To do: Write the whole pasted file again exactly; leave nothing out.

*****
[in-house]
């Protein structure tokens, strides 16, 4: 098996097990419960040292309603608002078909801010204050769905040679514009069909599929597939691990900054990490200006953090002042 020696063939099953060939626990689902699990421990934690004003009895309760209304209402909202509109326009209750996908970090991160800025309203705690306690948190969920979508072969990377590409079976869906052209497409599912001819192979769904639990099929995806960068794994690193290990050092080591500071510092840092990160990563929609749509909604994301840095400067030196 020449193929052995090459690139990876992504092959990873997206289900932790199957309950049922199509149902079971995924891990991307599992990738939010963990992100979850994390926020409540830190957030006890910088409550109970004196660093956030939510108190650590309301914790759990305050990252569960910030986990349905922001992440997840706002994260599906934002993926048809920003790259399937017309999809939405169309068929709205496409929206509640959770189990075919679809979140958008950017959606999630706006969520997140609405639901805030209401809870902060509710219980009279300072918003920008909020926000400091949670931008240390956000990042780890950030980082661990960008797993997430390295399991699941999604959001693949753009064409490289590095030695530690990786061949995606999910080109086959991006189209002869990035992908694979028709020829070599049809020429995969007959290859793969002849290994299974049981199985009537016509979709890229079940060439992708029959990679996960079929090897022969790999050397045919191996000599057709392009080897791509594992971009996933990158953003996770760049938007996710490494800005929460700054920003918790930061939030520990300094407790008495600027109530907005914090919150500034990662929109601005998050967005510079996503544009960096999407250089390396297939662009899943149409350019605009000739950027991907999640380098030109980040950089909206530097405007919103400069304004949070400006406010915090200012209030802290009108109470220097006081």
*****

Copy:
[in-house]
């Protein structure tokens, strides 16, 4: 098996097990419960040292309603608002078909801010204050769905040679514009069909599929597939691990900054990490200006953090002042 020696063939099953060939626990689902699990421990934690004003009895309760209304209402909202509109326009209750996908970090991160800025309203705690306690948190969920979508072969990377590409079976869906052209497409599912001819192979769904639990099929995806960068794994690193290990050092080591500071510092840092990160990563929609749509909604994301840095400067030196 020449193929052995090459690139990876992504092959990873997206289900932790199957309950049922199509149902079971995924891990991307599992990738939010963990992100979850994390926020409540830190957030006890910088409550109970004196660093956030939510108190650590309301914790759990305050990252569960910030986990349905922001992440997840706002994260599906934002993926048809920003790259399937017309999809939405169309068929709205496409929206509640959770189990075919679809979140958008950017959606999630706006969520997140609405639901805030209401809870902060509710219980009279300072918003920008909020926000400091949670931008240390956000990042780890950030980082661990960008797993997430390295399991699941999604959001693949753009064409490289590095030695530690990786061949995606999910080109086959991006189209002869990035992908694979028709020829070599049809020429995969007959290859793969002849290994299974049981199985009537016509979709890229079940060439992708029959990679996960079929090897022969790999050397045919191996000599057709392009080897791509594992971009996933990158953003996770760049938007996710490494800005929460700054920003918790930061939030520990300094407790008495600027109530907005914090919150500034990662929109601005998050967005510079996503544009960096999407250089390396297939662009899943149409350019605009000739950027991907999640380098030109980040950089909206530097405007919103400069304004949070400006406010915090200012209030802290009108109470220097006081």